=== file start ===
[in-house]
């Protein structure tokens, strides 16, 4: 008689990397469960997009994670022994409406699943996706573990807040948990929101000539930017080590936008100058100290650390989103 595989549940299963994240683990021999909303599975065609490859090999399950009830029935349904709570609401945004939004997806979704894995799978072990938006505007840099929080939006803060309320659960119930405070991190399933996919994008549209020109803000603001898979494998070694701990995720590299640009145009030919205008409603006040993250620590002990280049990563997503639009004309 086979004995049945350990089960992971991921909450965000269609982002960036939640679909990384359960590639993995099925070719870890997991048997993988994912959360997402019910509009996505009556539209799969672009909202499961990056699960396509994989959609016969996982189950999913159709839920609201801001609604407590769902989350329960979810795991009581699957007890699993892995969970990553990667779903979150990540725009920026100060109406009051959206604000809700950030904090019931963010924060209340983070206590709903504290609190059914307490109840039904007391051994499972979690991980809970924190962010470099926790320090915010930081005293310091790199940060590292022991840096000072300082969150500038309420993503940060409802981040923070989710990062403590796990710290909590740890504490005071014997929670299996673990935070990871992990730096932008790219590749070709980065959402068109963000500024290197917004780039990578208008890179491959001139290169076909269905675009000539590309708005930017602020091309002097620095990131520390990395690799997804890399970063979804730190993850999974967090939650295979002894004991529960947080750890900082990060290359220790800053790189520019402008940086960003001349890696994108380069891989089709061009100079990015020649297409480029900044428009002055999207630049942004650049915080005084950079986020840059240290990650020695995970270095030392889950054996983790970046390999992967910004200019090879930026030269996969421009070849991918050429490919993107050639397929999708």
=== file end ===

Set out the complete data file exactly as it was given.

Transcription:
[in-house]
């Protein structure tokens, strides 16, 4: 008689990397469960997009994670022994409406699943996706573990807040948990929101000539930017080590936008100058100290650390989103 595989549940299963994240683990021999909303599975065609490859090999399950009830029935349904709570609401945004939004997806979704894995799978072990938006505007840099929080939006803060309320659960119930405070991190399933996919994008549209020109803000603001898979494998070694701990995720590299640009145009030919205008409603006040993250620590002990280049990563997503639009004309 086979004995049945350990089960992971991921909450965000269609982002960036939640679909990384359960590639993995099925070719870890997991048997993988994912959360997402019910509009996505009556539209799969672009909202499961990056699960396509994989959609016969996982189950999913159709839920609201801001609604407590769902989350329960979810795991009581699957007890699993892995969970990553990667779903979150990540725009920026100060109406009051959206604000809700950030904090019931963010924060209340983070206590709903504290609190059914307490109840039904007391051994499972979690991980809970924190962010470099926790320090915010930081005293310091790199940060590292022991840096000072300082969150500038309420993503940060409802981040923070989710990062403590796990710290909590740890504490005071014997929670299996673990935070990871992990730096932008790219590749070709980065959402068109963000500024290197917004780039990578208008890179491959001139290169076909269905675009000539590309708005930017602020091309002097620095990131520390990395690799997804890399970063979804730190993850999974967090939650295979002894004991529960947080750890900082990060290359220790800053790189520019402008940086960003001349890696994108380069891989089709061009100079990015020649297409480029900044428009002055999207630049942004650049915080005084950079986020840059240290990650020695995970270095030392889950054996983790970046390999992967910004200019090879930026030269996969421009070849991918050429490919993107050639397929999708």